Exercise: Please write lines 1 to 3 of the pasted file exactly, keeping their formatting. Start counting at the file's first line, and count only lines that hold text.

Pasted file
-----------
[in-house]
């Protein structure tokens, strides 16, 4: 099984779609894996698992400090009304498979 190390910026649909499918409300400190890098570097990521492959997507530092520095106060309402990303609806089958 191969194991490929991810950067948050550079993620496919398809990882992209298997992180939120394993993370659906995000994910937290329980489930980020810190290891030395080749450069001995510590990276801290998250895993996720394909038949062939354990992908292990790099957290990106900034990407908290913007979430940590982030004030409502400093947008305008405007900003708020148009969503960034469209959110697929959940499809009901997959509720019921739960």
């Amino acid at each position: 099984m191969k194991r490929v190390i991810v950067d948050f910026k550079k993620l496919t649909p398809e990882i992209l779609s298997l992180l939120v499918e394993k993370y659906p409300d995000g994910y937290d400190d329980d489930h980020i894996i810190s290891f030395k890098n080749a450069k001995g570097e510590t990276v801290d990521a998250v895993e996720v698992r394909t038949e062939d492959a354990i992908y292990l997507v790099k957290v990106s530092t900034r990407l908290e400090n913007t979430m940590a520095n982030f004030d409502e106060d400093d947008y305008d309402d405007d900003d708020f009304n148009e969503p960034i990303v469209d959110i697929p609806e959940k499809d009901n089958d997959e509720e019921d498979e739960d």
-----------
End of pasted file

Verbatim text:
[in-house]
């Protein structure tokens, strides 16, 4: 099984779609894996698992400090009304498979 190390910026649909499918409300400190890098570097990521492959997507530092520095106060309402990303609806089958 191969194991490929991810950067948050550079993620496919398809990882992209298997992180939120394993993370659906995000994910937290329980489930980020810190290891030395080749450069001995510590990276801290998250895993996720394909038949062939354990992908292990790099957290990106900034990407908290913007979430940590982030004030409502400093947008305008405007900003708020148009969503960034469209959110697929959940499809009901997959509720019921739960």
């Amino acid at each position: 099984m191969k194991r490929v190390i991810v950067d948050f910026k550079k993620l496919t649909p398809e990882i992209l779609s298997l992180l939120v499918e394993k993370y659906p409300d995000g994910y937290d400190d329980d489930h980020i894996i810190s290891f030395k890098n080749a450069k001995g570097e510590t990276v801290d990521a998250v895993e996720v698992r394909t038949e062939d492959a354990i992908y292990l997507v790099k957290v990106s530092t900034r990407l908290e400090n913007t979430m940590a520095n982030f004030d409502e106060d400093d947008y305008d309402d405007d900003d708020f009304n148009e969503p960034i990303v469209d959110i697929p609806e959940k499809d009901n089958d997959e509720e019921d498979e739960d």